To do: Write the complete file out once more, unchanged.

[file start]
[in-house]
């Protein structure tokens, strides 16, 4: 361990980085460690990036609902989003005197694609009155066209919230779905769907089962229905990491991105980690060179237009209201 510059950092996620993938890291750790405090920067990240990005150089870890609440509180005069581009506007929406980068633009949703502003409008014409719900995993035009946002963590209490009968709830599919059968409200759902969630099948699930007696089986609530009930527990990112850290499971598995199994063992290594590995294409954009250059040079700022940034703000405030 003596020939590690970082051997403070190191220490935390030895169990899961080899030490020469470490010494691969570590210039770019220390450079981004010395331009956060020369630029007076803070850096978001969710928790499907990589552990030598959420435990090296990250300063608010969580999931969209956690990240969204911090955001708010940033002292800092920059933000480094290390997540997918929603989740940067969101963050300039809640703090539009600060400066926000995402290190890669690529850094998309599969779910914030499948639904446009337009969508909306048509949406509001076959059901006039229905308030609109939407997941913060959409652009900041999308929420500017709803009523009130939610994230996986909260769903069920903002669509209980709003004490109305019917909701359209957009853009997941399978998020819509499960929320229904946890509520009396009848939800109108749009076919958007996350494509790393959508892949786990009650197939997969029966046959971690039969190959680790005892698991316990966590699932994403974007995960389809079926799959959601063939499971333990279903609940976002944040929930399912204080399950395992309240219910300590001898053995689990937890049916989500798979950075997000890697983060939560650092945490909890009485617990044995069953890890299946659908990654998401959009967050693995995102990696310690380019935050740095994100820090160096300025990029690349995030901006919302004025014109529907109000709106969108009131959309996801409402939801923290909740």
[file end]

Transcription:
[in-house]
């Protein structure tokens, strides 16, 4: 361990980085460690990036609902989003005197694609009155066209919230779905769907089962229905990491991105980690060179237009209201 510059950092996620993938890291750790405090920067990240990005150089870890609440509180005069581009506007929406980068633009949703502003409008014409719900995993035009946002963590209490009968709830599919059968409200759902969630099948699930007696089986609530009930527990990112850290499971598995199994063992290594590995294409954009250059040079700022940034703000405030 003596020939590690970082051997403070190191220490935390030895169990899961080899030490020469470490010494691969570590210039770019220390450079981004010395331009956060020369630029007076803070850096978001969710928790499907990589552990030598959420435990090296990250300063608010969580999931969209956690990240969204911090955001708010940033002292800092920059933000480094290390997540997918929603989740940067969101963050300039809640703090539009600060400066926000995402290190890669690529850094998309599969779910914030499948639904446009337009969508909306048509949406509001076959059901006039229905308030609109939407997941913060959409652009900041999308929420500017709803009523009130939610994230996986909260769903069920903002669509209980709003004490109305019917909701359209957009853009997941399978998020819509499960929320229904946890509520009396009848939800109108749009076919958007996350494509790393959508892949786990009650197939997969029966046959971690039969190959680790005892698991316990966590699932994403974007995960389809079926799959959601063939499971333990279903609940976002944040929930399912204080399950395992309240219910300590001898053995689990937890049916989500798979950075997000890697983060939560650092945490909890009485617990044995069953890890299946659908990654998401959009967050693995995102990696310690380019935050740095994100820090160096300025990029690349995030901006919302004025014109529907109000709106969108009131959309996801409402939801923290909740």